National

Records bearing Emperor's seal and signature and Japan Cabinet meeting documents to be kept on paper

JIJI

Public records with an emperor’s seal and handwritten signature, as well as Cabinet meeting documents signed by ministers, are expected to fall outside the scope of the digital archiving process used by the government.

The government considers it essential to save such public records in paper form in order to preserve their historical value, officials said.

An emperor’s signature and seal are needed for the promulgation of laws and treaties. For example, Emperor Akihito signed and affixed his seal to the ordinance on the new era name, Reiwa, which was announced Monday.

Cabinet ministers customarily put distinctive handwritten signatures, called kao, on Cabinet meeting documents.

On March 25, the government adopted a basic policy on the electronic management of administrative records, stipulating that digital versions of administrative records drawn up from now on would be systematically managed as the authentic and original texts of such records.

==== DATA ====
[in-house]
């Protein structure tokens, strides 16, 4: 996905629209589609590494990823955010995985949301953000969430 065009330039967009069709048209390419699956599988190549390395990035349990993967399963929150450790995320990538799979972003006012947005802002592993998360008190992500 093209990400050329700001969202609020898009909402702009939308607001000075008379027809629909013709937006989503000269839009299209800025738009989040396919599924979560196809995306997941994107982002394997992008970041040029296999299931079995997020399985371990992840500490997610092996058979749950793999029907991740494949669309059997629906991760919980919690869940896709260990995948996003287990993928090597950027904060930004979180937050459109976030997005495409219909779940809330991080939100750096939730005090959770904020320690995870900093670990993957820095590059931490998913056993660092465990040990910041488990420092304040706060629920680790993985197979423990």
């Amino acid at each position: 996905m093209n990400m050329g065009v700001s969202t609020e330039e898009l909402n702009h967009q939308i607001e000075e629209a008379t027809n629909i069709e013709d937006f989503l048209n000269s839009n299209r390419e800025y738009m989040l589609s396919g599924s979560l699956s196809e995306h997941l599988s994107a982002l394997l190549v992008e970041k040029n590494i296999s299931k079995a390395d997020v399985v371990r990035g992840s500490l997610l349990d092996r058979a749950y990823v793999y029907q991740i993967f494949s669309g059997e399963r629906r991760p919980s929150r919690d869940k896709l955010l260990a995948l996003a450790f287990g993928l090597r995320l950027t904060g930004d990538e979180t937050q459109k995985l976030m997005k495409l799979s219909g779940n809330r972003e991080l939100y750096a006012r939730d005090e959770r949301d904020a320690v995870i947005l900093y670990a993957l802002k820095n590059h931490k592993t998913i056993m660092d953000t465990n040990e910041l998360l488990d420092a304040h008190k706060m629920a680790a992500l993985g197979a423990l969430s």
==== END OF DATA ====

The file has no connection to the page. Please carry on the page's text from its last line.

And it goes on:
The policy is aimed at preventing a recurrence of scandals, such as the tampering of Finance Ministry records related to a controversial discounted sale of state land to school operator Moritomo Gakuen, and at improving the efficiency of public record management.

The government plans to review such operations and widen the scope of records subject to digital archiving, the officials said.

But the government will make an exception for records that must be saved in paper form to preserve their historical value.

An official of the Cabinet Office said paper records with an emperor’s signature and seal and those with kao signatures by Cabinet ministers should be regarded as the original texts.

The handwritten kanji used for the new era name’s announcement is expected to be preserved in paper form as a public record.